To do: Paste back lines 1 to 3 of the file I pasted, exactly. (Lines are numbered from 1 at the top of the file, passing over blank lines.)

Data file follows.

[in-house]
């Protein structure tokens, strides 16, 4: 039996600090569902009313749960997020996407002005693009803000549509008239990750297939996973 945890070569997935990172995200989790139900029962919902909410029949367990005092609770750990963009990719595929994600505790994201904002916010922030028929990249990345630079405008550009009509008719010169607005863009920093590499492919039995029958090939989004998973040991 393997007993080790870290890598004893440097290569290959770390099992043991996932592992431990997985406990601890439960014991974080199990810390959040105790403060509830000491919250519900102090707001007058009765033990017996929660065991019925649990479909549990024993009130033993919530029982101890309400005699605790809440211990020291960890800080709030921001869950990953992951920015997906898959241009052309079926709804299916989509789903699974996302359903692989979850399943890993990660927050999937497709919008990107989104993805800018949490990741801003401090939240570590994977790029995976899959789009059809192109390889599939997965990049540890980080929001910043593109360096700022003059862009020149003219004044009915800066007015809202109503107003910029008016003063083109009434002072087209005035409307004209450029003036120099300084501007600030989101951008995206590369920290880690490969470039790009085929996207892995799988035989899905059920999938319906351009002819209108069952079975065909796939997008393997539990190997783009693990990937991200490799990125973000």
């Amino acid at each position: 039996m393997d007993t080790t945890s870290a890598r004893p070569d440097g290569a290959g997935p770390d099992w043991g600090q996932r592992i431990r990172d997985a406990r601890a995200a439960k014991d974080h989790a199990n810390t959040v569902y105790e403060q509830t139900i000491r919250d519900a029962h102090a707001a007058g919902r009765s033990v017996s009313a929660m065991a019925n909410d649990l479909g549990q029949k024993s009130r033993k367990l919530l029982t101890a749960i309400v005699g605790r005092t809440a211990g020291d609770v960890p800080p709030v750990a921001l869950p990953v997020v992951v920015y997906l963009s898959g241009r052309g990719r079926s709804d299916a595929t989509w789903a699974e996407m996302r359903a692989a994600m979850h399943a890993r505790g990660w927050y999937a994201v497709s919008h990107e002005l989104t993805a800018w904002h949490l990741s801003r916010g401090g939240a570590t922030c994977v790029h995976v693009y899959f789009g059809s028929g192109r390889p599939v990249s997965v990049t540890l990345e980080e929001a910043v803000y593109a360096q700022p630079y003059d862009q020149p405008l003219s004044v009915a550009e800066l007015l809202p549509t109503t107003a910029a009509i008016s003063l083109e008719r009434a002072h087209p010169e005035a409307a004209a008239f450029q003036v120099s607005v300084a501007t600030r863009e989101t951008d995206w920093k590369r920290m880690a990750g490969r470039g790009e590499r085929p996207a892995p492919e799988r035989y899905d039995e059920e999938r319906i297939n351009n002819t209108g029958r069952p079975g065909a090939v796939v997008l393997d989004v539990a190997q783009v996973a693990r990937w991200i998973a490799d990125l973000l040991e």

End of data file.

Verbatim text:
[in-house]
């Protein structure tokens, strides 16, 4: 039996600090569902009313749960997020996407002005693009803000549509008239990750297939996973 945890070569997935990172995200989790139900029962919902909410029949367990005092609770750990963009990719595929994600505790994201904002916010922030028929990249990345630079405008550009009509008719010169607005863009920093590499492919039995029958090939989004998973040991 393997007993080790870290890598004893440097290569290959770390099992043991996932592992431990997985406990601890439960014991974080199990810390959040105790403060509830000491919250519900102090707001007058009765033990017996929660065991019925649990479909549990024993009130033993919530029982101890309400005699605790809440211990020291960890800080709030921001869950990953992951920015997906898959241009052309079926709804299916989509789903699974996302359903692989979850399943890993990660927050999937497709919008990107989104993805800018949490990741801003401090939240570590994977790029995976899959789009059809192109390889599939997965990049540890980080929001910043593109360096700022003059862009020149003219004044009915800066007015809202109503107003910029008016003063083109009434002072087209005035409307004209450029003036120099300084501007600030989101951008995206590369920290880690490969470039790009085929996207892995799988035989899905059920999938319906351009002819209108069952079975065909796939997008393997539990190997783009693990990937991200490799990125973000």
């Amino acid at each position: 039996m393997d007993t080790t945890s870290a890598r004893p070569d440097g290569a290959g997935p770390d099992w043991g600090q996932r592992i431990r990172d997985a406990r601890a995200a439960k014991d974080h989790a199990n810390t959040v569902y105790e403060q509830t139900i000491r919250d519900a029962h102090a707001a007058g919902r009765s033990v017996s009313a929660m065991a019925n909410d649990l479909g549990q029949k024993s009130r033993k367990l919530l029982t101890a749960i309400v005699g605790r005092t809440a211990g020291d609770v960890p800080p709030v750990a921001l869950p990953v997020v992951v920015y997906l963009s898959g241009r052309g990719r079926s709804d299916a595929t989509w789903a699974e996407m996302r359903a692989a994600m979850h399943a890993r505790g990660w927050y999937a994201v497709s919008h990107e002005l989104t993805a800018w904002h949490l990741s801003r916010g401090g939240a570590t922030c994977v790029h995976v693009y899959f789009g059809s028929g192109r390889p599939v990249s997965v990049t540890l990345e980080e929001a910043v803000y593109a360096q700022p630079y003059d862009q020149p405008l003219s004044v009915a550009e800066l007015l809202p549509t109503t107003a910029a009509i008016s003063l083109e008719r009434a002072h087209p010169e005035a409307a004209a008239f450029q003036v120099s607005v300084a501007t600030r863009e989101t951008d995206w920093k590369r920290m880690a990750g490969r470039g790009e590499r085929p996207a892995p492919e799988r035989y899905d039995e059920e999938r319906i297939n351009n002819t209108g029958r069952p079975g065909a090939v796939v997008l393997d989004v539990a190997q783009v996973a693990r990937w991200i998973a490799d990125l973000l040991e």